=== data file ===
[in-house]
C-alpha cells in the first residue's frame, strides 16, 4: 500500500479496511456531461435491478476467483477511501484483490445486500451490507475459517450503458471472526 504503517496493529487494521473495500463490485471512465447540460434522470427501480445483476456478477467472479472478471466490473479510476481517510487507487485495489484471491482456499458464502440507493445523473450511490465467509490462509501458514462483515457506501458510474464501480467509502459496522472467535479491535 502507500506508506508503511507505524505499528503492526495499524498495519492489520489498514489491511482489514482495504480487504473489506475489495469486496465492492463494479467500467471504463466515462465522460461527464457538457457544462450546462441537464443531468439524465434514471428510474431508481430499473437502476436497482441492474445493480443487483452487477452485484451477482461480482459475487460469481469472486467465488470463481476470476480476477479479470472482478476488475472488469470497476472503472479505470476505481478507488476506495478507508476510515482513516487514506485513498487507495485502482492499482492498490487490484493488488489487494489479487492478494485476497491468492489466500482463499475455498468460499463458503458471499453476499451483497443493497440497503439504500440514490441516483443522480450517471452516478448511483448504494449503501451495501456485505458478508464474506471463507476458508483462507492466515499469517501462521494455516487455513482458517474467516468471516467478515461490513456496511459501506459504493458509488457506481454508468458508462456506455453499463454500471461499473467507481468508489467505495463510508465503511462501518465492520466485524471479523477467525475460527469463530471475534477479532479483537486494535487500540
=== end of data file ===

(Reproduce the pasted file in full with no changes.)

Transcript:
[in-house]
C-alpha cells in the first residue's frame, strides 16, 4: 500500500479496511456531461435491478476467483477511501484483490445486500451490507475459517450503458471472526 504503517496493529487494521473495500463490485471512465447540460434522470427501480445483476456478477467472479472478471466490473479510476481517510487507487485495489484471491482456499458464502440507493445523473450511490465467509490462509501458514462483515457506501458510474464501480467509502459496522472467535479491535 502507500506508506508503511507505524505499528503492526495499524498495519492489520489498514489491511482489514482495504480487504473489506475489495469486496465492492463494479467500467471504463466515462465522460461527464457538457457544462450546462441537464443531468439524465434514471428510474431508481430499473437502476436497482441492474445493480443487483452487477452485484451477482461480482459475487460469481469472486467465488470463481476470476480476477479479470472482478476488475472488469470497476472503472479505470476505481478507488476506495478507508476510515482513516487514506485513498487507495485502482492499482492498490487490484493488488489487494489479487492478494485476497491468492489466500482463499475455498468460499463458503458471499453476499451483497443493497440497503439504500440514490441516483443522480450517471452516478448511483448504494449503501451495501456485505458478508464474506471463507476458508483462507492466515499469517501462521494455516487455513482458517474467516468471516467478515461490513456496511459501506459504493458509488457506481454508468458508462456506455453499463454500471461499473467507481468508489467505495463510508465503511462501518465492520466485524471479523477467525475460527469463530471475534477479532479483537486494535487500540